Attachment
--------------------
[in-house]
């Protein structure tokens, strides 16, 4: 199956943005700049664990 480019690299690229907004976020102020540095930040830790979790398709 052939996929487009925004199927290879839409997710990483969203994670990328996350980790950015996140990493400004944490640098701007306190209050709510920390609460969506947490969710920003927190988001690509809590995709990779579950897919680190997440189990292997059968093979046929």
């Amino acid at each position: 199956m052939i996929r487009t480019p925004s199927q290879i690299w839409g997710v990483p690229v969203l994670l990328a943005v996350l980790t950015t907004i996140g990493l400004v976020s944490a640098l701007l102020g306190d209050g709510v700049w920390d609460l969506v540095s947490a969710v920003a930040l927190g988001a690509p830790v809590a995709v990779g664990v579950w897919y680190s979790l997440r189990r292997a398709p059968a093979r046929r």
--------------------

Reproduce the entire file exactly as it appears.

[in-house]
């Protein structure tokens, strides 16, 4: 199956943005700049664990 480019690299690229907004976020102020540095930040830790979790398709 052939996929487009925004199927290879839409997710990483969203994670990328996350980790950015996140990493400004944490640098701007306190209050709510920390609460969506947490969710920003927190988001690509809590995709990779579950897919680190997440189990292997059968093979046929």
């Amino acid at each position: 199956m052939i996929r487009t480019p925004s199927q290879i690299w839409g997710v990483p690229v969203l994670l990328a943005v996350l980790t950015t907004i996140g990493l400004v976020s944490a640098l701007l102020g306190d209050g709510v700049w920390d609460l969506v540095s947490a969710v920003a930040l927190g988001a690509p830790v809590a995709v990779g664990v579950w897919y680190s979790l997440r189990r292997a398709p059968a093979r046929r």